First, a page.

Carmen Reinhart was Senior Policy Advisor and Deputy Director at the International Monetary Fund and held positions as Chief Economist and Vice President at the investment bank Bear Stearns in the 1980s. She serves in the Advisory Panel of the Federal Reserve Bank of New York and was a member of the Congressional Budget Office Panel of Economic Advisors. She has written on a variety of topics in macroeconomics and international finance. Her work has helped to inform the understanding of financial crises in both advanced economies and emerging markets. Her best-selling book (with Kenneth S. Rogoff) entitled This Time is Different: Eight Centuries of Financial Folly documents the striking similarities of the recurring booms and busts that have characterized financial history. It has been translated to over 20 languages and won the Paul A. Samuelson Award.
Based on publications and scholarly citations, Reinhart is ranked among the top economists worldwide, according to Research Papers in Economics (RePEc). She has testified before Congress and has been listed among Bloomberg Markets Most Influential 50 in Finance, Foreign Policy's Top 100 Global Thinkers, and Thompson Reuters' The World's Most Influential Scientific Minds. In 2018 she was awarded the King Juan Carlos Prize in Economics and NABE's Adam Smith Award, among others.
Simon Potter was nonresident senior fellow at the Peterson Institute for International Economics from September 2019 to June 2020, with a research focus on central bank operations, monetary policy, digital currencies, reference rates, the role of the dollar, and economic forecasting.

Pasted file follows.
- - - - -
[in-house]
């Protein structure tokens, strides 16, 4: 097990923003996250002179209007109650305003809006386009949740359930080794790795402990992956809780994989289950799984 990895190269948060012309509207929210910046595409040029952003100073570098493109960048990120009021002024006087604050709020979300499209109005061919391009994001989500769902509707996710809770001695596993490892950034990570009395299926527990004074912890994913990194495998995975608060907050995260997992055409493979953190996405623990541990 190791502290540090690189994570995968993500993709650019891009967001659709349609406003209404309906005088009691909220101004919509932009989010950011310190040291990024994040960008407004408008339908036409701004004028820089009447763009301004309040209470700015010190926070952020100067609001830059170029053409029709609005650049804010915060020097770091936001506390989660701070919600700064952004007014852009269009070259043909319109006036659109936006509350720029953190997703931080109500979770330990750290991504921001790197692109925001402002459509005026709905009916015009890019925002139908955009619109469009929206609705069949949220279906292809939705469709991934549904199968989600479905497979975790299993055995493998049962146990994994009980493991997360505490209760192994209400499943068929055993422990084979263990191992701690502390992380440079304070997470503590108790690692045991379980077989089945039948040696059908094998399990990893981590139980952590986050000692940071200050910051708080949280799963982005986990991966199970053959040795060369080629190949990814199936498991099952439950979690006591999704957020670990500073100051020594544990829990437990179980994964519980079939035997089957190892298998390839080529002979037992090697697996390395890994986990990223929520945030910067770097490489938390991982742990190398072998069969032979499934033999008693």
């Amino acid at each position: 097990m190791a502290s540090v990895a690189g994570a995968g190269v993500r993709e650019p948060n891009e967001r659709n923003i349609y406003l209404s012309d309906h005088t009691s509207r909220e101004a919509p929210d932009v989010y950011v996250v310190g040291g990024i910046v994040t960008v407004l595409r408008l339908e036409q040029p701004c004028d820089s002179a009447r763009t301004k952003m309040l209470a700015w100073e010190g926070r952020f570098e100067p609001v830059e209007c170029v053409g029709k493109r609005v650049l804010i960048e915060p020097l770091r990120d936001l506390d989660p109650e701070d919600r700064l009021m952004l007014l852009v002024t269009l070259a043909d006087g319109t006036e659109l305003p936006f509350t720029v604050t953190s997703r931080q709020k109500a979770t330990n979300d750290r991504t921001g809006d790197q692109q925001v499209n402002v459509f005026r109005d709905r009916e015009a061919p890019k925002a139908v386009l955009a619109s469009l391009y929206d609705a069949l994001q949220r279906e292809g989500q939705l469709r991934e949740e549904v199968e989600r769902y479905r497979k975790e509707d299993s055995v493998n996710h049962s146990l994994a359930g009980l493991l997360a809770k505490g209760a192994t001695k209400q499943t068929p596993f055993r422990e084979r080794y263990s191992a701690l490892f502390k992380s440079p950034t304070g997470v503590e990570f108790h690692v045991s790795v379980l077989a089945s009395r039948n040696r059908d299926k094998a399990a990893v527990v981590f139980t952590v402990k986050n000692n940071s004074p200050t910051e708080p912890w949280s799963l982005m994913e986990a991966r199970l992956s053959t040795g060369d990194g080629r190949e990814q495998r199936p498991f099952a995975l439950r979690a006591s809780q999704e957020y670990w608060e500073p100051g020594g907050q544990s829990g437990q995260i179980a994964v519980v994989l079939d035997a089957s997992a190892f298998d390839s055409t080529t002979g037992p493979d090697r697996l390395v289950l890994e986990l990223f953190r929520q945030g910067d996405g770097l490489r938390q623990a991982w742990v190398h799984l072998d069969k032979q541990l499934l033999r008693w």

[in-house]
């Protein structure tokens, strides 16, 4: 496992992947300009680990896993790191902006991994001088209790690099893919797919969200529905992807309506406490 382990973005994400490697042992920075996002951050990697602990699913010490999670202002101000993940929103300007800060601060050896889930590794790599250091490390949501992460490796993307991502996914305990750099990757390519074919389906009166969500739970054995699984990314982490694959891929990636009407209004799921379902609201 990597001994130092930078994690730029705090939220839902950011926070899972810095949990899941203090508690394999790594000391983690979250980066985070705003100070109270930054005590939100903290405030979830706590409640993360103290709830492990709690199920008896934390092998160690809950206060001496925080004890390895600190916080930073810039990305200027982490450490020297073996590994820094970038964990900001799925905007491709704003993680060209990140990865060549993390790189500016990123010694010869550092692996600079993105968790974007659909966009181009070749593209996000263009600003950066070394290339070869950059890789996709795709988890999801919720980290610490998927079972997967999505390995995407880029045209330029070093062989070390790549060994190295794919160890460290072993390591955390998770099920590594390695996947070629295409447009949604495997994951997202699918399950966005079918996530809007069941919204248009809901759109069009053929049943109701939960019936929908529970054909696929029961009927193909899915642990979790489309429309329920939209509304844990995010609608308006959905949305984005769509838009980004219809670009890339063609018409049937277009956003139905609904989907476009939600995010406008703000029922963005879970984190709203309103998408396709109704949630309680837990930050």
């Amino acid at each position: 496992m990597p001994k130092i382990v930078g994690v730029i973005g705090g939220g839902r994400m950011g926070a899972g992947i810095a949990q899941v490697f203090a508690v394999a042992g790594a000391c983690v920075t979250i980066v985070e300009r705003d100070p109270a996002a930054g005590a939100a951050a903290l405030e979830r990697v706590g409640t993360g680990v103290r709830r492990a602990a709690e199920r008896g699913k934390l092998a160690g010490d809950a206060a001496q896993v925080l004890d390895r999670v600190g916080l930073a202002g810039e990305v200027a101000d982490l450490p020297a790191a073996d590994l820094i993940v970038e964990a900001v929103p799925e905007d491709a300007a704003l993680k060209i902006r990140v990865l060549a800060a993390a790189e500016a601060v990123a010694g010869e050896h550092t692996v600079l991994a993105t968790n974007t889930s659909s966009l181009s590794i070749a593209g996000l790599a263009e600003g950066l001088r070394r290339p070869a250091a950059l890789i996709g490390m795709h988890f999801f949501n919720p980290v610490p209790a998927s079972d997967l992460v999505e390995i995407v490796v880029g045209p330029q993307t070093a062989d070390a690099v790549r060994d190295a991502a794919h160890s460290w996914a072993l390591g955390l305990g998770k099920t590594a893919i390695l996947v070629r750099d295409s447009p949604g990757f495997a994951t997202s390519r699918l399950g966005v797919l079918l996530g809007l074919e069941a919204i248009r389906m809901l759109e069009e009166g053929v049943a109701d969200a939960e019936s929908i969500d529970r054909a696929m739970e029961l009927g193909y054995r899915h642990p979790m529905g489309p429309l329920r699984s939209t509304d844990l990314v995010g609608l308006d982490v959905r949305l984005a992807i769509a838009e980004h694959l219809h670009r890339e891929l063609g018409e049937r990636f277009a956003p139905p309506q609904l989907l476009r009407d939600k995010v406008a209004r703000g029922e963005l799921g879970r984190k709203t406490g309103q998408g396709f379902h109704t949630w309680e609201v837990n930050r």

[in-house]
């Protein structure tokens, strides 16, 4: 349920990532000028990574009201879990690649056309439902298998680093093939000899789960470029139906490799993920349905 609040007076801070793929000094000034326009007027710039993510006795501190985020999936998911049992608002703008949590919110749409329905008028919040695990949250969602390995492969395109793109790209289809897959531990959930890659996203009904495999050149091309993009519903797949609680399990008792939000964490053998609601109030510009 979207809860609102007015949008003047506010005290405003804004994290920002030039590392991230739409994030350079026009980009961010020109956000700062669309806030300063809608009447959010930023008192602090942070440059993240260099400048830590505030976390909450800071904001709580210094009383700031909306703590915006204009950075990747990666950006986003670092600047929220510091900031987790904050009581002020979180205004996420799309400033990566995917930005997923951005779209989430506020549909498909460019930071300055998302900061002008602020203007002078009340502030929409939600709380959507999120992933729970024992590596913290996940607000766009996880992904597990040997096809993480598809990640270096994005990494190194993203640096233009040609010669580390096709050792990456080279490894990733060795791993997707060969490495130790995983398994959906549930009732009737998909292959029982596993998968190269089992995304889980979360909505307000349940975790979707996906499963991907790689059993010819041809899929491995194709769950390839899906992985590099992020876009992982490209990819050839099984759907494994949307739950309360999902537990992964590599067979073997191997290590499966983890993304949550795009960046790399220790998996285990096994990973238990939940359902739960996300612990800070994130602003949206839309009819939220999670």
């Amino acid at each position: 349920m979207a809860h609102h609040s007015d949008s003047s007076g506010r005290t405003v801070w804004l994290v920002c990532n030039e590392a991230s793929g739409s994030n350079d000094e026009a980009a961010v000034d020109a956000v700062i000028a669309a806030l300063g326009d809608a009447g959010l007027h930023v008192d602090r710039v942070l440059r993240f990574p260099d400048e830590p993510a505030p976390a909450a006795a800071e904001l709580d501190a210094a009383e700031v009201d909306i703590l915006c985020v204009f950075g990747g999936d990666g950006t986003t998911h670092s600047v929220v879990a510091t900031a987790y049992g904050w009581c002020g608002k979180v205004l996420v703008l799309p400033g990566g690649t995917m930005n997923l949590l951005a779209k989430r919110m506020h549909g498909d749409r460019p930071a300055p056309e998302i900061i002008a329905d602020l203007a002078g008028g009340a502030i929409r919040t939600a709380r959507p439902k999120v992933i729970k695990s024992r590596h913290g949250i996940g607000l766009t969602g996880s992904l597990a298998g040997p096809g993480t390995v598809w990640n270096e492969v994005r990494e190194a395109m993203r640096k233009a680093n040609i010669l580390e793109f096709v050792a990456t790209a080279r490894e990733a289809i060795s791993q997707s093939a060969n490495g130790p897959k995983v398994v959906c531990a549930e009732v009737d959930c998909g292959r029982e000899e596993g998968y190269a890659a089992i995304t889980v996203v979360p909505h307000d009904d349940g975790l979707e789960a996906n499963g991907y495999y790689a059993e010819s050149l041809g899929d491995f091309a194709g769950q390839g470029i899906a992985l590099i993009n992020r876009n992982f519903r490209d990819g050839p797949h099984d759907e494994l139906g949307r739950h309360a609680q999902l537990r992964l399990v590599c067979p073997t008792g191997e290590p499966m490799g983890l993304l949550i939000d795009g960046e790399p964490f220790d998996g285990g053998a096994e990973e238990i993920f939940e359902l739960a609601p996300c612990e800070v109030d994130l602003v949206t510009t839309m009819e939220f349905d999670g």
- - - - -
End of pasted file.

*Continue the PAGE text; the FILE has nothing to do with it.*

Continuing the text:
Prior to joining the Institute, he was head of the Markets Group and System Open Market Account (SOMA) at the Federal Reserve Bank of New York. In this role, he oversaw the implementation of domestic open market and foreign exchange trading operations on behalf of the Federal Open Market Committee (FOMC), the execution of fiscal agent support for the US Treasury, the provision of account services to foreign and international monetary authorities, and the administration and production of reference interest rates for US money markets.
He started at the New York Fed in June 1998 and served as director of economic research and co-head of the Research and Statistics Group at the New York Fed, prior to becoming head of the Markets Group in June 2012 where he was responsible for monetary policy advice. He played a prominent role in the Federal Reserve’s financial stability efforts, including by contributing to the design of the 2009 US bank stress tests, as a member of the international Macroeconomic Assessment Group that supported the Basel Committee’s work to strengthen bank capital standards and, most recently, as chair of the Global Foreign Exchange Committee. In addition, he worked for the Financial Stability Oversight Council in 2011 to produce its first annual report.